Thursday, January 25, 2024

Osteoporosis May Raise Risk of Depression in Older Adults

Adults aged 50 or older who have osteoporosis are nearly twice as likely as those without to experience depression, according to a study published this week in Public Health.

“The treatment of osteoporosis has been a growing public health concern worldwide,” wrote Keng Chen, M.D., of Sun Yat-sen University in Shenzhen, China, and colleagues. “In the [United States], about 14.1 million adults aged 50 years and older had osteoporosis, and the prevalence rate showed a steadily increasing trend. … However, there are few studies investigating depression status in people with osteoporosis.”

Chen and colleagues used data from the National Health and Nutrition Examination Survey (NHANES), a nationally representative, ongoing program designed to assess the health and nutritional status of adults and children in the United States. The survey gathers data through both interviews and physical examinations. The researchers focused on data from NHANES participants who were aged 50 or older and completed the survey in the following two-year cycles: 2005 to 2006, 2007 to 2008, 2009 to 2010, 2013 to 2014, and 2017 to 2020.

The Patient Health Questionnaire-9 was used to determine if participants had depressive symptoms or probable depression. Those with scores of five or greater were considered to have depressive symptoms. Those with scores of 10 or greater were considered to have probable depression. Finally, participants were considered to have osteoporosis if their femoral neck bone mineral density was 2.5 or more standard deviations below the average for non-Hispanic White women aged 20 to 29 years in the study.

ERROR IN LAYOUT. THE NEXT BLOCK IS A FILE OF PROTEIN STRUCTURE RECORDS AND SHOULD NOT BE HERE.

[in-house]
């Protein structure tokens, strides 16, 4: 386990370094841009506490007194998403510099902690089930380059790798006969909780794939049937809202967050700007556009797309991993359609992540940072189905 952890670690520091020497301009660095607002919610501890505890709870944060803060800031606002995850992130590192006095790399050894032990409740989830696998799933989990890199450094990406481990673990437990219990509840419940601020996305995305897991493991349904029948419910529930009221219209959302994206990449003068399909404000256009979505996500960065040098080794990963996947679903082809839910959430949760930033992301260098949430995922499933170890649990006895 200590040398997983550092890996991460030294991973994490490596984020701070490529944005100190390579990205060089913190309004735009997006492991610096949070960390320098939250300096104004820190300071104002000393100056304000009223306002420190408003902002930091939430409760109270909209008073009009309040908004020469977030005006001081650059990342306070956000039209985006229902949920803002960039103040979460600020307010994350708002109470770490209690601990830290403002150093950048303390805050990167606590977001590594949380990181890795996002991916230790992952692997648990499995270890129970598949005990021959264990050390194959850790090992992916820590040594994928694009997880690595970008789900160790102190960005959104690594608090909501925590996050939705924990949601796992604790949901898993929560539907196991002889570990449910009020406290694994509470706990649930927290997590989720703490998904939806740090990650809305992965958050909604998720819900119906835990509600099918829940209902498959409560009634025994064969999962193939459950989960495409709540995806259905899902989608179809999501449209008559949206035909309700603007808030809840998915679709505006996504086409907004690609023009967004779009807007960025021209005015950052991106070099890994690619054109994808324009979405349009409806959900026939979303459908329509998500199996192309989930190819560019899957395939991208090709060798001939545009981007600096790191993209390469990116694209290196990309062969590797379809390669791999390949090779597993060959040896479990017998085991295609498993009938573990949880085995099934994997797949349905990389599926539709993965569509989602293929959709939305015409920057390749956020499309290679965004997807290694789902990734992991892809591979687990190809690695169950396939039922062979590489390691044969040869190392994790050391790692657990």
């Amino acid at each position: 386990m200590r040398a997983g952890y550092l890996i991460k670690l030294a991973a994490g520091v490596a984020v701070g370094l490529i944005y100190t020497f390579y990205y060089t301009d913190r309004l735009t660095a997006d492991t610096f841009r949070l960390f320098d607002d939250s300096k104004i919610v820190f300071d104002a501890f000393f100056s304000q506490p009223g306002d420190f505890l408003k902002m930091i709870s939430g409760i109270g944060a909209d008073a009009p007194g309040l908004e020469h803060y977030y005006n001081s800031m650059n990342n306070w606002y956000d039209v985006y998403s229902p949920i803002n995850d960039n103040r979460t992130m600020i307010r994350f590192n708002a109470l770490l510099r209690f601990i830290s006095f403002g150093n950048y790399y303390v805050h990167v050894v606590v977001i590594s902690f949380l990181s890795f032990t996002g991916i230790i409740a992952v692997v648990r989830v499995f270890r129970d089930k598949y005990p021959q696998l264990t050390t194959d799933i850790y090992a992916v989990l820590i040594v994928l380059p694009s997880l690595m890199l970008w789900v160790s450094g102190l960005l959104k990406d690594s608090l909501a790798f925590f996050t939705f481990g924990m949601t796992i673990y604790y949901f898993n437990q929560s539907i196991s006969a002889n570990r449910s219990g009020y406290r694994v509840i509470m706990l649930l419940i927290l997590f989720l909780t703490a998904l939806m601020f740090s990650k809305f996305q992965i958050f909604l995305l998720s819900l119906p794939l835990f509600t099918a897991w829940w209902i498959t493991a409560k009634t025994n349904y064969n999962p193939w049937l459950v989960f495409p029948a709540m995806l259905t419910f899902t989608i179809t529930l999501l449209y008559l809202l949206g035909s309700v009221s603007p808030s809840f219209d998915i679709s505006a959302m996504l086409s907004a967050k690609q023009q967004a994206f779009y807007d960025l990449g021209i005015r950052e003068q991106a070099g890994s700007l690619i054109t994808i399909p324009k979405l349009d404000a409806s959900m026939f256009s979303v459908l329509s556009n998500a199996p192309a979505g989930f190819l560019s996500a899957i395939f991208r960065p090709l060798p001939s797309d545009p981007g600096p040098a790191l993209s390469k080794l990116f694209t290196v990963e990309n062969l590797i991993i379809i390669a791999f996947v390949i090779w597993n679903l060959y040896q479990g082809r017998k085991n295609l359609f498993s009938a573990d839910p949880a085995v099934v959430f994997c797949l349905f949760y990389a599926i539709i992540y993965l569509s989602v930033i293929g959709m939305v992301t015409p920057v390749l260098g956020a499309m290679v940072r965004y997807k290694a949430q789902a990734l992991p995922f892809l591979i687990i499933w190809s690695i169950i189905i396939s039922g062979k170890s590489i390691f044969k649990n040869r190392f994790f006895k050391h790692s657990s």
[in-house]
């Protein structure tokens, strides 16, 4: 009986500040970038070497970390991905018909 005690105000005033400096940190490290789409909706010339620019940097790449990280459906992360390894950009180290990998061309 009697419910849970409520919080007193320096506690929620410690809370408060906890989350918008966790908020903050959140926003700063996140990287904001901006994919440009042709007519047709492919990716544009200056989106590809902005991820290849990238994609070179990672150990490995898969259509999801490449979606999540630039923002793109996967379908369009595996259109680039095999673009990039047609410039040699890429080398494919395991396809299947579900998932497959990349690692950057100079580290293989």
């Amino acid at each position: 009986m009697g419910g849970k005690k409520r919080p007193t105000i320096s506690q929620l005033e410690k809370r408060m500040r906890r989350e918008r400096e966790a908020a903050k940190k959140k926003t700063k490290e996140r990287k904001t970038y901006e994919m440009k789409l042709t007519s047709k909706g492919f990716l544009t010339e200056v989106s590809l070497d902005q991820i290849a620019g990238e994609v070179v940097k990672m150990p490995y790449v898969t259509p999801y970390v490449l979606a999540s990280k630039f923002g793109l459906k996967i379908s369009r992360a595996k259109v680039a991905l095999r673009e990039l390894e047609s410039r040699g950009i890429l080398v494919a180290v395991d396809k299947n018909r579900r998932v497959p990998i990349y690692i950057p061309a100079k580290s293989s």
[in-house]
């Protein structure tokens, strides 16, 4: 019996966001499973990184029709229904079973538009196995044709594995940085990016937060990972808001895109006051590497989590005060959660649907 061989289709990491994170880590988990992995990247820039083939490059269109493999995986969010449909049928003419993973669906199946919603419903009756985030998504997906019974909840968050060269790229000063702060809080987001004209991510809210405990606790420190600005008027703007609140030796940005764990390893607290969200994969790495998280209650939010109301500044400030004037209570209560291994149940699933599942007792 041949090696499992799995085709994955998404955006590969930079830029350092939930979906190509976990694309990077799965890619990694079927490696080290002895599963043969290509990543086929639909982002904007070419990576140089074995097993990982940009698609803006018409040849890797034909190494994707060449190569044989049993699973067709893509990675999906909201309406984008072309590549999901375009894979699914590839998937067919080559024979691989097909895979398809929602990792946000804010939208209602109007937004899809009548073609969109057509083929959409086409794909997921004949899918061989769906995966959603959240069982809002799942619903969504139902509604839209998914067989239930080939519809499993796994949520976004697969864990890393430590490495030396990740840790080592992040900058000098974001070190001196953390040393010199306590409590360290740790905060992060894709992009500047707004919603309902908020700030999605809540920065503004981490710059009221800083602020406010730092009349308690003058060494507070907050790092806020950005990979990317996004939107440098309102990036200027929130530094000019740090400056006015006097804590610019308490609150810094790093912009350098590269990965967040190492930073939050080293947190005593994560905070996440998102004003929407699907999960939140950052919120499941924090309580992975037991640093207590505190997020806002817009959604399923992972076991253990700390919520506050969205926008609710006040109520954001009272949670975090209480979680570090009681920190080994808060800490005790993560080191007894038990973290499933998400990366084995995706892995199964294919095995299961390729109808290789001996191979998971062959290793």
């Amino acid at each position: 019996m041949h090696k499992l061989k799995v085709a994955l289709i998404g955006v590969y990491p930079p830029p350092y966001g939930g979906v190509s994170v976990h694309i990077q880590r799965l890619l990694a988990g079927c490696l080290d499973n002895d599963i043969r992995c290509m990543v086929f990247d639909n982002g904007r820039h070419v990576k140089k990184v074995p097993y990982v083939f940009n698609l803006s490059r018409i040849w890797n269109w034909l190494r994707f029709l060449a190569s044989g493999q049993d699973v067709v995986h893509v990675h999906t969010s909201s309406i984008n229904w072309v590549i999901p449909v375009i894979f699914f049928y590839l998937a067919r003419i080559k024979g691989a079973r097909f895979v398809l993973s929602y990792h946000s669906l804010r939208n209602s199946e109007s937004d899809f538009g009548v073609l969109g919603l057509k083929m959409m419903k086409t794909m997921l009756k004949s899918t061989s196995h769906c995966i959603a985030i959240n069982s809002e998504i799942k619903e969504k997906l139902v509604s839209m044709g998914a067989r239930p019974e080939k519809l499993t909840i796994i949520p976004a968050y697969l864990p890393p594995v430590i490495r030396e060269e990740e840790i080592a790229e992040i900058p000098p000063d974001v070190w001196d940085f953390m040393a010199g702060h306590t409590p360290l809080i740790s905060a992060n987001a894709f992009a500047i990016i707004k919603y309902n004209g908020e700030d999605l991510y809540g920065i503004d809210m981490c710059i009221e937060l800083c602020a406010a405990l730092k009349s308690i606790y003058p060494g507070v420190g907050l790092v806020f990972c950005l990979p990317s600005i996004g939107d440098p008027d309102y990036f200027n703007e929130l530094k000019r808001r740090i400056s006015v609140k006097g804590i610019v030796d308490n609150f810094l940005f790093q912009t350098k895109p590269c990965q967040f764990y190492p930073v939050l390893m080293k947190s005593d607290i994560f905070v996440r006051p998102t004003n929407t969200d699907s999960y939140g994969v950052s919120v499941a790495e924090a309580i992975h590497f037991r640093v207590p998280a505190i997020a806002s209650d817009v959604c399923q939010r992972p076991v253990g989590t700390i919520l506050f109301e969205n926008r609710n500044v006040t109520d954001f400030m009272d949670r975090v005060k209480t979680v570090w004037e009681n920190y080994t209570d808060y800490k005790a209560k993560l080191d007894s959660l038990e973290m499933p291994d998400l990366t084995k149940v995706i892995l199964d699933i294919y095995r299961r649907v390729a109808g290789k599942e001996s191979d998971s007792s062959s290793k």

A total of 11,603 adults, 52.3% of whom were male, with an average age of 65 years were included. Additional findings of the study include the following:

  • 5.2% of the participants had osteoporosis, 21.4% had depressive symptoms, and 6.9% had probable depression.
  • Participants with osteoporosis were more likely to be older, female, non-Hispanic white, and current smokers.
  • Of participants with osteoporosis, 31.9% had depressive symptoms and 10.0% had probable depression.
  • After adjusting for confounding factors such as sociodemographic characteristics and lifestyle factors, participants with osteoporosis had a 73% higher risk of depressive symptoms and a 91% higher risk of probable depression, compared with those without osteoporosis.

“Our findings highlighted the importance of paying close attention to the psychological status of osteoporosis patients,” the authors concluded. “It may be necessary to evaluate the mental well-being of patients with osteoporosis in clinical and primary health care. Further studies are warranted to clearly establish the relationship between osteoporosis and depression.”

For related information, see the Psychiatric News AlertLithium Associated With Lower Osteoporosis in Patients With Bipolar Disorder.”

(Image: Getty Images/iStock/PeopleImages)

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